Coordinated customization across your entire site


Picture this: You’re planning for a sale next month and will be offering a 20 percent off discount code to all visitors. You want to see if displaying this code across your entire site will increase site conversions. Because each type of page on your site has a unique layout, you need to find a different spot to display your promotion on each page. 


Now with Optimize, you can test this idea by creating a single experiment and adding multiple pages to it using the “+ Add page” button.


From there, you’ll have the option to edit those pages so that you can display the promotion wherever it looks best in each case—whether that’s at the top of your site on the homepage or next to the pricing on your product page. 


When you are happy with the results of the multi-page experiment, you can turn it into a multi-page personalization with just one click.


The right experience to the right audience


If you’re using Optimize 360, you have the added ability to focus your experiment or personalization to your Google Analytics audiences.  


Using the same sale example, let’s say you want to offer a 35 percent off discount to your most loyal customers. You can create a multi-page personalization in the same way as described above. You can place the 35 percent discount banner and copy in all the pages that your loyal customers visit. When this personalization is launched, your loyal customers will always see this discount as they move from the home page, through your site, to the checkout page.


Want to learn how you can use this feature? Visit this article on our Help Center.

Multi-page experiences are already available to all Optimize and Optimize 360 accounts.  You’ll be able to ensure your customers see the right message at the right time—even as they explore multiple pages on your site. And by creating a more valuable online experience, they’ll keep visiting you again and again. 


Introducing BigQuery parameters in Data Studio

If you’re one of the many Data Studio users writing custom queries for BigQuery, you can now run parameterized queries. This provides better customization and interaction options to your users while making your reports faster.


When connecting to BigQuery from Data Studio you can use special date parameters or define your own named parameters as part of a custom query. Parameters in custom queries introduce two key benefits: queries can be dynamically updated from the report - no need to create new data sources; this works even if the report user does not have edit access to the data source. You can optimize query cost and gain dashboard performance improvements since less data is passed from BigQuery to Data Studio for parameterized queries.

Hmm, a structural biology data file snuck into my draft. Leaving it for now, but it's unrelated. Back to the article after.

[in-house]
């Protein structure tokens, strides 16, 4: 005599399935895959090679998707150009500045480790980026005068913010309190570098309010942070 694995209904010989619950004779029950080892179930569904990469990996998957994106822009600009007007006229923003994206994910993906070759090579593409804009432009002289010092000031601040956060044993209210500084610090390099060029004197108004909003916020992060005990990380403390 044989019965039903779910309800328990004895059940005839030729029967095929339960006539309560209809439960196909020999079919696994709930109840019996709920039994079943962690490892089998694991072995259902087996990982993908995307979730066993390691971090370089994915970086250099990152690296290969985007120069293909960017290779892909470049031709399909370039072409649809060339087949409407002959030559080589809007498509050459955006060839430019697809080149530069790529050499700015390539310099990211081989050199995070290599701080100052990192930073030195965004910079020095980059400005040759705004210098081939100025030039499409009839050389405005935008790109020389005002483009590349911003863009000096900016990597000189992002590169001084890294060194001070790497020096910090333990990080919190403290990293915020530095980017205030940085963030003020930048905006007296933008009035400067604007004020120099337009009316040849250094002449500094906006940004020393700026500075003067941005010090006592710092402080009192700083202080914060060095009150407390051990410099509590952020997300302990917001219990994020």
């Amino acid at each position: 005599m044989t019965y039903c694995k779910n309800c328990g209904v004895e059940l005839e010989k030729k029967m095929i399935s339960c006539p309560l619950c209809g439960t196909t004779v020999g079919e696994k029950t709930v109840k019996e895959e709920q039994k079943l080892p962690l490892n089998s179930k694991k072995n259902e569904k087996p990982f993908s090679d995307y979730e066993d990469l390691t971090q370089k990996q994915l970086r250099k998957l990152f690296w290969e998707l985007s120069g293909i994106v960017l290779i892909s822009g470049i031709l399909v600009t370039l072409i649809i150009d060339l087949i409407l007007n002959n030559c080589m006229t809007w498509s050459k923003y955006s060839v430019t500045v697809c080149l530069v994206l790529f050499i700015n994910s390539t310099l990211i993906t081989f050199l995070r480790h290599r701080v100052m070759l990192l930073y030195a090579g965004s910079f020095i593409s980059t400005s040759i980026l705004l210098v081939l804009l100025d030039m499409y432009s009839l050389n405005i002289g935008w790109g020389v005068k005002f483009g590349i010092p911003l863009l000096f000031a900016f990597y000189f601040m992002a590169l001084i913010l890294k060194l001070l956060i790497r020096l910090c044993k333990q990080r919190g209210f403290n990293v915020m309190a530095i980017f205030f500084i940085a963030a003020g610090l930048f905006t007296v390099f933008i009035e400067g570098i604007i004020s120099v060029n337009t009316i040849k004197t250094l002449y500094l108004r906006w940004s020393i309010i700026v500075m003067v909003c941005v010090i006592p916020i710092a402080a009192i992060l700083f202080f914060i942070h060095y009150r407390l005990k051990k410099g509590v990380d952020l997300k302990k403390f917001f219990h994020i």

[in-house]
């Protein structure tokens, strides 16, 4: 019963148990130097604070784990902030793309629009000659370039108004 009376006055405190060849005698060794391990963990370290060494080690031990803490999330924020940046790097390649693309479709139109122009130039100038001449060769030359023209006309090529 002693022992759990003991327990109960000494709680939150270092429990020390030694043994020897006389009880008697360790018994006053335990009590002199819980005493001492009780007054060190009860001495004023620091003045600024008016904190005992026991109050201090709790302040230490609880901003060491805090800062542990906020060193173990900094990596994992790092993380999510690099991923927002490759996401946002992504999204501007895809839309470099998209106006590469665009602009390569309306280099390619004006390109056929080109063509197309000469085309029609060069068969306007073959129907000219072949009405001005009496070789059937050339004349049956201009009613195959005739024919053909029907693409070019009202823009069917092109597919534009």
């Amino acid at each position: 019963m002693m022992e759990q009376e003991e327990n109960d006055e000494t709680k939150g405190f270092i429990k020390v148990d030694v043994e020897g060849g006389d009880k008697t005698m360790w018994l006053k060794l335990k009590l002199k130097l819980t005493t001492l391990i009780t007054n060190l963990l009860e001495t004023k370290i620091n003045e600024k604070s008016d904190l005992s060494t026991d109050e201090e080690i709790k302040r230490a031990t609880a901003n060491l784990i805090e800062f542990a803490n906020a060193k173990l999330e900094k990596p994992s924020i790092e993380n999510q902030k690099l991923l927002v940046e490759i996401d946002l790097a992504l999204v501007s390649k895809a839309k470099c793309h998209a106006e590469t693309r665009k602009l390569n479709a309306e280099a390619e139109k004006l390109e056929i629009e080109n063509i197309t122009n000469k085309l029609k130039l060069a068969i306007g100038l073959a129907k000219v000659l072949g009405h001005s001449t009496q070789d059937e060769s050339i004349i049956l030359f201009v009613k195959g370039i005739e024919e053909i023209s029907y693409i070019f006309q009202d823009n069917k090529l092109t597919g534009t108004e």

Creating parameterized custom queries


Let's say you're interested in analyzing word usage by corpus for a selected set of Shakepeare's works. The following BigQuery Public Dataset, bigquery-public-data.samples.shakespeare,is available to carry out this analysis:

To allow report editors to choose which corpus to analyze from Shakespeare’s works you can use the Custom Query interface of the BigQuery connector in Data Studio to define corpus as a parameter as part of a filter. You can define the type of UI element for the parameter (e.g., text input, single select, checkbox, etc.) and provide default values.


In the following example, the corpus parameter has been defined as a single-select dropdown with Hamlet as the default value along with other works as options such as Othello, King Lear, etc.

A BigQuery custom query with a custom corpus parameter

What’s really cool is that once you’ve defined the configuration, report editors will then be able to choose a specific corpus to analyze by using the dropdown from the parameters section of the report property panel:

E.g. The corpus parameter options in the

Data Studio property panel.

Using date parameters


Prior to date parameters, custom queries for date sharded or partitioned tables could not be limited to a date range based on a report’s date control. Instead, your custom query would have to fetch all rows for all dates, leaving Data Studio to do the job of filtering for the date range selected by the report user. The result is slower and less efficient reports.


With date parameters, you can use the reserved start and end date parameters as part of a custom query. When report users select a date range for analysis the dates selected will automatically be included as part of your custom query, resulting in a much more efficient query and fetching only the rows needed for the requested date range.


The following example custom query uses the @DS_START_DATE and @DS_END_DATE parameters as part of a filter on the creation date column of a table. The records produced by the query will be limited to the date range selected by the report user, reducing the number of records returned and resulting in a faster query:


A BigQuery custom query using start and end date parameters